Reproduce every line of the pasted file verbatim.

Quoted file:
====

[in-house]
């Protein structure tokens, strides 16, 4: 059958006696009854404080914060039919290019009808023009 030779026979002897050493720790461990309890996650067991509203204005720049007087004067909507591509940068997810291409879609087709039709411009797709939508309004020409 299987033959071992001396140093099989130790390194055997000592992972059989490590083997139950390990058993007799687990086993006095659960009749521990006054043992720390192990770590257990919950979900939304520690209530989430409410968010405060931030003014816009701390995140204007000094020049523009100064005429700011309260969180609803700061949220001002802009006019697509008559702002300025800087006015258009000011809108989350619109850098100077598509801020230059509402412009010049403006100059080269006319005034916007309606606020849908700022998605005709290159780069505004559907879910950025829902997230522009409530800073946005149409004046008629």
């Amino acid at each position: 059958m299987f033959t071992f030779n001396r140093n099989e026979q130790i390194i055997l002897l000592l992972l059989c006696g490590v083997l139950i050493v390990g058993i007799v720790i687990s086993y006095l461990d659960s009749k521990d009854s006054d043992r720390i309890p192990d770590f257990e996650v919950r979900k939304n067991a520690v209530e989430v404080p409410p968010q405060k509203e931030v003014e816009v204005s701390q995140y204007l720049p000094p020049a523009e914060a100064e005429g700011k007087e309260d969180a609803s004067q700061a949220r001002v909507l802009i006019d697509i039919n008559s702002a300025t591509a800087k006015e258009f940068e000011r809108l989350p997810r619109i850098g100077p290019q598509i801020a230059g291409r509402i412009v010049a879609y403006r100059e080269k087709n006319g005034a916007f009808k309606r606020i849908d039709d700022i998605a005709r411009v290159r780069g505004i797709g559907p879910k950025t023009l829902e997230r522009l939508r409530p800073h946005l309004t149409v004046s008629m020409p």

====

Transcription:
[in-house]
């Protein structure tokens, strides 16, 4: 059958006696009854404080914060039919290019009808023009 030779026979002897050493720790461990309890996650067991509203204005720049007087004067909507591509940068997810291409879609087709039709411009797709939508309004020409 299987033959071992001396140093099989130790390194055997000592992972059989490590083997139950390990058993007799687990086993006095659960009749521990006054043992720390192990770590257990919950979900939304520690209530989430409410968010405060931030003014816009701390995140204007000094020049523009100064005429700011309260969180609803700061949220001002802009006019697509008559702002300025800087006015258009000011809108989350619109850098100077598509801020230059509402412009010049403006100059080269006319005034916007309606606020849908700022998605005709290159780069505004559907879910950025829902997230522009409530800073946005149409004046008629």
């Amino acid at each position: 059958m299987f033959t071992f030779n001396r140093n099989e026979q130790i390194i055997l002897l000592l992972l059989c006696g490590v083997l139950i050493v390990g058993i007799v720790i687990s086993y006095l461990d659960s009749k521990d009854s006054d043992r720390i309890p192990d770590f257990e996650v919950r979900k939304n067991a520690v209530e989430v404080p409410p968010q405060k509203e931030v003014e816009v204005s701390q995140y204007l720049p000094p020049a523009e914060a100064e005429g700011k007087e309260d969180a609803s004067q700061a949220r001002v909507l802009i006019d697509i039919n008559s702002a300025t591509a800087k006015e258009f940068e000011r809108l989350p997810r619109i850098g100077p290019q598509i801020a230059g291409r509402i412009v010049a879609y403006r100059e080269k087709n006319g005034a916007f009808k309606r606020i849908d039709d700022i998605a005709r411009v290159r780069g505004i797709g559907p879910k950025t023009l829902e997230r522009l939508r409530p800073h946005l309004t149409v004046s008629m020409p």